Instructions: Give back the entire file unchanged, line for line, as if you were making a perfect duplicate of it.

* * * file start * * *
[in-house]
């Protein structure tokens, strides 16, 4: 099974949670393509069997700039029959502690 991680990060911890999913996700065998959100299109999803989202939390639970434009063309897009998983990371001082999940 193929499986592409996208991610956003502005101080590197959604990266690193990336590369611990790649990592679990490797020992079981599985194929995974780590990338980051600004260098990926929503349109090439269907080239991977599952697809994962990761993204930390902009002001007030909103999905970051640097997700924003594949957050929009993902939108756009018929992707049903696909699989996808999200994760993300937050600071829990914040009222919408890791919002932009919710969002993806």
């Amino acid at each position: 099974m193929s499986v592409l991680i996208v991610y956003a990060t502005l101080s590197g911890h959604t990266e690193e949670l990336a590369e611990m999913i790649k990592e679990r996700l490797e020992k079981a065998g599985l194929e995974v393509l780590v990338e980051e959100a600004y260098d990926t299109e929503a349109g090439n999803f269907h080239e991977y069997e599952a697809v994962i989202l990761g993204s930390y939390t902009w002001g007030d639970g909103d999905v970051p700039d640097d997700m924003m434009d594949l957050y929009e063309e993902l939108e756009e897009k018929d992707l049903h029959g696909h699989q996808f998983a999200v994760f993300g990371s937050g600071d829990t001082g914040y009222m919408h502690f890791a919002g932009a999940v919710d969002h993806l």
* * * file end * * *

[in-house]
């Protein structure tokens, strides 16, 4: 099974949670393509069997700039029959502690 991680990060911890999913996700065998959100299109999803989202939390639970434009063309897009998983990371001082999940 193929499986592409996208991610956003502005101080590197959604990266690193990336590369611990790649990592679990490797020992079981599985194929995974780590990338980051600004260098990926929503349109090439269907080239991977599952697809994962990761993204930390902009002001007030909103999905970051640097997700924003594949957050929009993902939108756009018929992707049903696909699989996808999200994760993300937050600071829990914040009222919408890791919002932009919710969002993806």
């Amino acid at each position: 099974m193929s499986v592409l991680i996208v991610y956003a990060t502005l101080s590197g911890h959604t990266e690193e949670l990336a590369e611990m999913i790649k990592e679990r996700l490797e020992k079981a065998g599985l194929e995974v393509l780590v990338e980051e959100a600004y260098d990926t299109e929503a349109g090439n999803f269907h080239e991977y069997e599952a697809v994962i989202l990761g993204s930390y939390t902009w002001g007030d639970g909103d999905v970051p700039d640097d997700m924003m434009d594949l957050y929009e063309e993902l939108e756009e897009k018929d992707l049903h029959g696909h699989q996808f998983a999200v994760f993300g990371s937050g600071d829990t001082g914040y009222m919408h502690f890791a919002g932009a999940v919710d969002h993806l």